When do I write? In the dead of night…


People often ask me: “When do you actually do the writing that you do?”  Good question.

I do my best writing after midnight, in secret, in the dead of night in our darkened bedroom with only the glow from my laptop screen for illumination.   That’s the best thing about laptops—you don’t need to have a light on when you write or read.  It all comes pre-packaged in the laptop.

For me as a writer I need not to see what’s around me or hear what’s going on around me.   Ever since I was a boy I really did my best work at night after everyone had gone to bed.  No interruptions, no one asking me questions, no pups needing to go out, etc.  As a grown man I still do my best work after the old schoolhouse clock has struck midnight.

I am not easily distracted but there is something comforting and reassuring about writing quietly in a darkened room when no one is around to watch me or see me doing the writing.  In the darkness, when I look up from the laptop screen, I can visualize the scenes and characters that I am writing about.  Sounds weird, perhaps even eerie, I know, but it’s true.  In the darkness the words I write come alive and take shape right before my eyes.

So, if I write at night in the wee hours what do I do during the day or earlier evening hours?

I like to sleep late.  Always have.  If I go to bed at 9:00 pm I’ll sleep until noon.  If I go to bed at 6:00 am I’ll sleep until noon.  It’s my internal body clock.  I’m a night owl through and through.  Many years ago I learned that IF I’m going to stay up all night I might as well be productive.  I simply do not function in the morning.  Period.

I say that I “sleep” until noon, but that’s not quite true because I still have to get up every couple hours to let the pups out.  Eight dogs have their own internal and external body clocks and their needs must be met.  Luckily, they are pretty much on my night owl schedule as well.  Or, my vampire schedule.  Thank the bees and trees.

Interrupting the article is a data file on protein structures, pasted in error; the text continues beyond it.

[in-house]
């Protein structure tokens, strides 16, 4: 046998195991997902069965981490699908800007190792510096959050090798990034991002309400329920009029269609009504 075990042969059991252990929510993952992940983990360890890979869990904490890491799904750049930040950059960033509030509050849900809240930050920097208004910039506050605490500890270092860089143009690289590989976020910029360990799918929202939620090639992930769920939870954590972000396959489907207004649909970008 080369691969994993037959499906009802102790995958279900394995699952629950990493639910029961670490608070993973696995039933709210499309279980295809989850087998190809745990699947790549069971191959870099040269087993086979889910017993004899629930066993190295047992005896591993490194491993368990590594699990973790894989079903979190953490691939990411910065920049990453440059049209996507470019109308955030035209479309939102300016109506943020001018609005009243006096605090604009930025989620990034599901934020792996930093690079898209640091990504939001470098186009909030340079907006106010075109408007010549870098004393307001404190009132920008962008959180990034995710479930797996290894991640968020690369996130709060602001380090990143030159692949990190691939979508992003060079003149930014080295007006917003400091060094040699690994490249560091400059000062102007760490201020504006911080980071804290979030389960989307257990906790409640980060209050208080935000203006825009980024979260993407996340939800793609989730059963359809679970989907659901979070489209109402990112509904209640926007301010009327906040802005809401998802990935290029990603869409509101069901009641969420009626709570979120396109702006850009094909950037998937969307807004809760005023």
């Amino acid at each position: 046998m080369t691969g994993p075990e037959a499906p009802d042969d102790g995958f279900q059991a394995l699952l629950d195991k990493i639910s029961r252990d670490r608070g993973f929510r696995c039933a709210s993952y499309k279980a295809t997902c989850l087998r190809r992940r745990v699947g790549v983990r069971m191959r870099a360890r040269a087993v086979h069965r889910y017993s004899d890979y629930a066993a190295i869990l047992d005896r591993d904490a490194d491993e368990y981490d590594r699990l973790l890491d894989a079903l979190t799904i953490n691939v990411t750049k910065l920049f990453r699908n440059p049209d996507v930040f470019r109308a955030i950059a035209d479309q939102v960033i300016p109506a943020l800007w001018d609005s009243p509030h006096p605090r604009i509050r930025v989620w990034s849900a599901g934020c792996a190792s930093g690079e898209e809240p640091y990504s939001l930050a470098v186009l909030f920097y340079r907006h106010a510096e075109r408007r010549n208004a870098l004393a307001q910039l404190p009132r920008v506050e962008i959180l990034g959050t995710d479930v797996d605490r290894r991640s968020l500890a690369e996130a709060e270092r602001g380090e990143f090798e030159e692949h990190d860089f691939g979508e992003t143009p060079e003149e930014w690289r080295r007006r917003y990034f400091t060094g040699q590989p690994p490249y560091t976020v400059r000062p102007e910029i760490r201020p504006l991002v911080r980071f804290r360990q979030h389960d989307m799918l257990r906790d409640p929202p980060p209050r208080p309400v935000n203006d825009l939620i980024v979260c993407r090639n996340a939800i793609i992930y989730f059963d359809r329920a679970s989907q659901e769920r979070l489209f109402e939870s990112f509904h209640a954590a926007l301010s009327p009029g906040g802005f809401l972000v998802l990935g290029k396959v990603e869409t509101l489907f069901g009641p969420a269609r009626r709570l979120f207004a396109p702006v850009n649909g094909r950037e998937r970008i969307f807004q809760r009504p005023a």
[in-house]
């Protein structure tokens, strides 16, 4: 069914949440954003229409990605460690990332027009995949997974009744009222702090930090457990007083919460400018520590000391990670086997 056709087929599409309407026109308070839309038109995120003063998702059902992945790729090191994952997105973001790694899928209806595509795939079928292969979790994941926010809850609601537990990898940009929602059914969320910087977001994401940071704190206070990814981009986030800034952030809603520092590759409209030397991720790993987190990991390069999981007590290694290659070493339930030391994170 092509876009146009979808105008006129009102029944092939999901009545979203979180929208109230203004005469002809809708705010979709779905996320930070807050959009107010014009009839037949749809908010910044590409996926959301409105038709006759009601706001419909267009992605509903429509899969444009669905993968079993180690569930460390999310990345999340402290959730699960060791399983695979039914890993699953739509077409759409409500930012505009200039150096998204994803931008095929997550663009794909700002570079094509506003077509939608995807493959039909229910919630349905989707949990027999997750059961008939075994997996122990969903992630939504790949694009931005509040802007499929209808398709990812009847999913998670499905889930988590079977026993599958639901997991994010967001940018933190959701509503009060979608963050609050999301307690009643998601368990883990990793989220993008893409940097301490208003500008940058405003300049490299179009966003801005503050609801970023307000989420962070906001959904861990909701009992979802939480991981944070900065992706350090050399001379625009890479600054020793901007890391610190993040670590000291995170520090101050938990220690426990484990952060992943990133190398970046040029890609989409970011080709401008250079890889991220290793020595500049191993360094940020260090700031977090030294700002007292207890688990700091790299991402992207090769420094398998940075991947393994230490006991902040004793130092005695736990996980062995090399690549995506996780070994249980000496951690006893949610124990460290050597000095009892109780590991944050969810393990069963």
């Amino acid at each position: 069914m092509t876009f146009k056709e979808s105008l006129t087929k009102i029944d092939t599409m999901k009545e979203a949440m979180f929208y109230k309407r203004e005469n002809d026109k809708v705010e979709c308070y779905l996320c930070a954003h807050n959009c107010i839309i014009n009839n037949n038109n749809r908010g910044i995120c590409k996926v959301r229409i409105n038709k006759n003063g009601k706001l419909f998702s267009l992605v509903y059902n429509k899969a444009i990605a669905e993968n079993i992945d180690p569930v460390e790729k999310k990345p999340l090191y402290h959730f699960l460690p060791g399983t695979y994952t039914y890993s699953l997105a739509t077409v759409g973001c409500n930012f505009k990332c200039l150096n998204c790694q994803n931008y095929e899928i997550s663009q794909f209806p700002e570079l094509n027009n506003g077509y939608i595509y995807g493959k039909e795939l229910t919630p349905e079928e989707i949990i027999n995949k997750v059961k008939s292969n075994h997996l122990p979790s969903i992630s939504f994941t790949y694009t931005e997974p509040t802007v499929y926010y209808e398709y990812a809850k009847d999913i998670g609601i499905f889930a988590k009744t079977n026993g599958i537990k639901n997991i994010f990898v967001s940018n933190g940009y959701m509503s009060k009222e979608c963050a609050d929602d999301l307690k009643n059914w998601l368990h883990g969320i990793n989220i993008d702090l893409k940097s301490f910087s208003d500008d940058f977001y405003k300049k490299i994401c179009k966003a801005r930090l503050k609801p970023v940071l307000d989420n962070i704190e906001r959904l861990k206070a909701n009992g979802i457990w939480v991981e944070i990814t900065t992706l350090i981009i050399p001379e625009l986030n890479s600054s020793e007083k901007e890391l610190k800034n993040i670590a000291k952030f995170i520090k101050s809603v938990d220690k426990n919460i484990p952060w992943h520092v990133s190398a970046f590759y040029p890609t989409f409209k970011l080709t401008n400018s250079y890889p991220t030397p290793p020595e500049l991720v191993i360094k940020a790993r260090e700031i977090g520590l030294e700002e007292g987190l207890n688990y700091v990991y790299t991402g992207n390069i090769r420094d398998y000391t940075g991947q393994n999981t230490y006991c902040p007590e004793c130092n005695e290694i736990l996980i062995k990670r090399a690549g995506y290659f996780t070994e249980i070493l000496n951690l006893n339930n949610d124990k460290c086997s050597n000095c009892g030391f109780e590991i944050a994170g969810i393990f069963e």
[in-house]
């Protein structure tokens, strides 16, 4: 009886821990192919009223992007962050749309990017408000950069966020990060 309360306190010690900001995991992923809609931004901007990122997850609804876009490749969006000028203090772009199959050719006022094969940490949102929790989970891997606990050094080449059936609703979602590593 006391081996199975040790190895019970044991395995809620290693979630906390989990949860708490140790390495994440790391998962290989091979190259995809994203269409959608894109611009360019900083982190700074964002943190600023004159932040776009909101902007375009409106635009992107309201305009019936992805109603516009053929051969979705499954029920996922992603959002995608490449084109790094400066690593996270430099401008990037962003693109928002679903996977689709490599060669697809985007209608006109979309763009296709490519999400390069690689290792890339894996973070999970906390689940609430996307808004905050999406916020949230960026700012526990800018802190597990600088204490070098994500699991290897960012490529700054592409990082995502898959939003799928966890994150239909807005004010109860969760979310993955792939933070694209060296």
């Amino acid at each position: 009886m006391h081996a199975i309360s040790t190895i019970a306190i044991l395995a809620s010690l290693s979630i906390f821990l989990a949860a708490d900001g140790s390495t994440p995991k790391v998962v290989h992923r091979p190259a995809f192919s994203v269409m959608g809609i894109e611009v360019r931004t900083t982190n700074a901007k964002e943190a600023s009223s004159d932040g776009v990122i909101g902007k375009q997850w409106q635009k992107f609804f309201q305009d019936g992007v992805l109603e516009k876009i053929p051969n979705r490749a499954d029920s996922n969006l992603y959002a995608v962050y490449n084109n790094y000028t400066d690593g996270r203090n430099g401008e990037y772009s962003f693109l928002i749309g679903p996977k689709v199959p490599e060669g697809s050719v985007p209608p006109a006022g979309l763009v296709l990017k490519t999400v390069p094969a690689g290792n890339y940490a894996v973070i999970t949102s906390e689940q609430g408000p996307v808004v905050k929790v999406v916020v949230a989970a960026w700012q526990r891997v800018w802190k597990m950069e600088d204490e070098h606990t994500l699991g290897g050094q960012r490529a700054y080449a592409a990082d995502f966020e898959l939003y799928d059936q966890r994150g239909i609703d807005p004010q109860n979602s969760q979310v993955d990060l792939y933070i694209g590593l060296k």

Therefore I sleep in roughly two hour blocks of time, get up, go out, wander around for about fifteen minutes and then crawl back into bed with all the pups.   They know that around noon I “wake up” and things are going to begin to happen.

Hot shower, brush my teeth, make coffee.  Then the pups go for a good long walk in the woods and burn off all their pent up energy from the long night of sleeping.

From about 1:00 pm on we are in the Breakfast Room at Henwoodie or at the kitchen table here at John’s house.  The pups eat a bit, play, tussle, and I do research, read, reply to emails, answer pressing queries from my editors and art directors.  This takes up the entire afternoon pretty much.

The pups eat dinner exactly at 6:00 pm.  I watch the PBS Newshour, have snacks and a Pellegrino mineral water and putter around online—chatting, looking things up, checking to see what friends and family are up to on FaceBook and begin to get ready for a long night in the studio.

I generally draw and paint from around 8:00 pm until 3:00-4:00 am (if I’m not writing).  After spending so many hours at the drawing board I unwind by crawling into bed with another Pellegrino and my laptop and will write for at least an hour or two.

Then sleep.

And that’s my writing schedule pretty much.  Think and read during the day; draw, paint, and write at night.  Darkness is this writer’s best friend.

Quiet.  Quiet is the night.   All things alive mock death by sleeping. Sleeping peacefully through the quiet, quiet night.  And I write in the quiet, quiet night.



While driving home from the grocery store here in Dearborn I was listening to the Detroit NPR station.  NPR is the ONLY radio station I listen to when driving (otherwise I listen to a great audio book—love love LOVE Audible!).   The program was interviewing a local Detroit writer/poet and I was dismayed to hear the interviewer say “So what made you start journaling when you were five years old?”